Morning Glory (Paramount Pictures, PG-13)

Rachel McAdams gives the best (and funniest) performance of her career.

Occasionally, Hollywood can still surprise us. It doesn’t happen often, but sometimes they turn out a product like Morning Glory that is refreshingly creative within the confines of the genre. The movie succeeds because of the clever and wry script by Aline Brosh McKenna (who adapted The Devil Wears Prada and wrote 27 Dresses) and star Rachel McAdams, who gives the best (and funniest) performance of her career.
McAdams stars as Becky Fuller, a young producer of a morning news show in New Jersey. Her whole life is her job so when she is suddenly fired because of corporate restructuring she is terrified to not have a million things to constantly fret over. When Jerry Barnes (Jeff Goldblum) offers her a position as an executive producer of the worst network morning show she leaps at the chance.
When she arrives at her new show, Daybreak, Becky is met with a diva host named Colleen Peck (Diane Keaton), a sex-addicted co-host, Paul McVee (Ty Burrell), and a studio that is falling apart. Becky is determined to saved the show and get the ratings up so, after firing Paul for being entirely incompetent, she begins to search for a new co-host.
In a strange stroke of luck, Becky discovers that a broadcasting legend, Mike Pomeroy (Harrison Ford), is under contract with the network she tries to convince him to join the morning show. When that doesn’t work, she tries coercion. Pomeroy has over 40 years of experience and dozens of accolades to brag about, but he is also incredibly arrogant and childish. Becky is forced to somehow keep the show together despite being stonewalled by Pomeroy at every turn.
The movie does have plenty of formulaic components, such as a Becky’s love interest, Adam Bennett (Patrick Wilson), which does nothing for the story except to serve as a sounding board for Becky’s neuroses. Director Roger Michell bogs the film down with just a few too many montages and has difficulty knowing which bits are funny and which aren’t, making the audience suffer on both counts.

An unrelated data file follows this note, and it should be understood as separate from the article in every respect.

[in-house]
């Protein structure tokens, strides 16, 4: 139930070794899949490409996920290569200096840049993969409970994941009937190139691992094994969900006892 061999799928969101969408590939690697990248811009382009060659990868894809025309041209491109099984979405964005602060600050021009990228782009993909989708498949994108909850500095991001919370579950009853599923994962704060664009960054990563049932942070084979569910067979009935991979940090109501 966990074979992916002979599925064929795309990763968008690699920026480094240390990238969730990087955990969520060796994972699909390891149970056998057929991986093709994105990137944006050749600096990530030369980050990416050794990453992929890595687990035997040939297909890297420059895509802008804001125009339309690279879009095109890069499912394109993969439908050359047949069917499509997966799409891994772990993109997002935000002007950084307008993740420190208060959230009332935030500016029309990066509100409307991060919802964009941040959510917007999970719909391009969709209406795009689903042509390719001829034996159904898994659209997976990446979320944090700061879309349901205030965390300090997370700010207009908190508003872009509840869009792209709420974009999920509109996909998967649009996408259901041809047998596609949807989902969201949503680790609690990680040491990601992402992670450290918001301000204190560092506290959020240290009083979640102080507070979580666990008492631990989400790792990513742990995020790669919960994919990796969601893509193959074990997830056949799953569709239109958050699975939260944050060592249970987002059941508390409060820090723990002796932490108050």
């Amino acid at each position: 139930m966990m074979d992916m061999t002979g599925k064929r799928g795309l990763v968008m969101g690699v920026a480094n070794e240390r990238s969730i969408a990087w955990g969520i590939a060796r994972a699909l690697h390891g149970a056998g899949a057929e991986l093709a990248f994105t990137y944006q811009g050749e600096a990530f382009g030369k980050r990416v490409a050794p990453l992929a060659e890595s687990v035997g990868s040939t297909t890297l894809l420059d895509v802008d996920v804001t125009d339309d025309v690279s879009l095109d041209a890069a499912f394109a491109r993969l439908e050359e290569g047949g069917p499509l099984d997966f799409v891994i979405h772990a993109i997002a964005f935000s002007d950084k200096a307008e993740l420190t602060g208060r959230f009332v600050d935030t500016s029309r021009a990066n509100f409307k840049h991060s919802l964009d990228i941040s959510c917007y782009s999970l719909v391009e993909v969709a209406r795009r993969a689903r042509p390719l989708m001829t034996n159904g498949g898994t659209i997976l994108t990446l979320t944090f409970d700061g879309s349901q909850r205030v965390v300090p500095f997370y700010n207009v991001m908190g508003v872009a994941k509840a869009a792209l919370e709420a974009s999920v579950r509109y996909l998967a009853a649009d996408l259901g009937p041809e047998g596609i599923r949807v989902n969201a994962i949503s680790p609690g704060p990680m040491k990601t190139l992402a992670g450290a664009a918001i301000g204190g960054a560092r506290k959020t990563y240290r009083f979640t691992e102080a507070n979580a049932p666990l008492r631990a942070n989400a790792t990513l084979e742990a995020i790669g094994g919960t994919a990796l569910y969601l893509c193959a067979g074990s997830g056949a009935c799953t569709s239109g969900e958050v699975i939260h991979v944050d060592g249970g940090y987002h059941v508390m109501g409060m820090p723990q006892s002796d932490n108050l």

However, McKenna’s script is very funny and manages to feel fresh even though it moves to a predictable climax. She gives Ford plenty to play with in his character, which he does expertly. There are times when he sounds less apathetic and more monotone, but that can be overlooked because overall it’s a fine performance.
Keaton is terrific as the jaded and bored Colleen Peck. No one plays fake emotions better than Diane Keaton, and there are several moments where she goes from anger to pleasant in a split second that are just hilarious.
The movie belongs to McAdams, though. Becky could have easily been just another Julia Roberts-type role where we only know what the character is feeling because they tell us. McAdams shows the audience who Becky really is and what makes her tick. She barely sits still for more than two seconds, will not let go of her cell phone, and is too preoccupied with her next task to avoid bumping into what is right in front of her.
McAdams is a true gem for Hollywood filmmakers and is, if not the only reason to see Morning Glory, definitely the biggest reason. | Matthew F. Newlin

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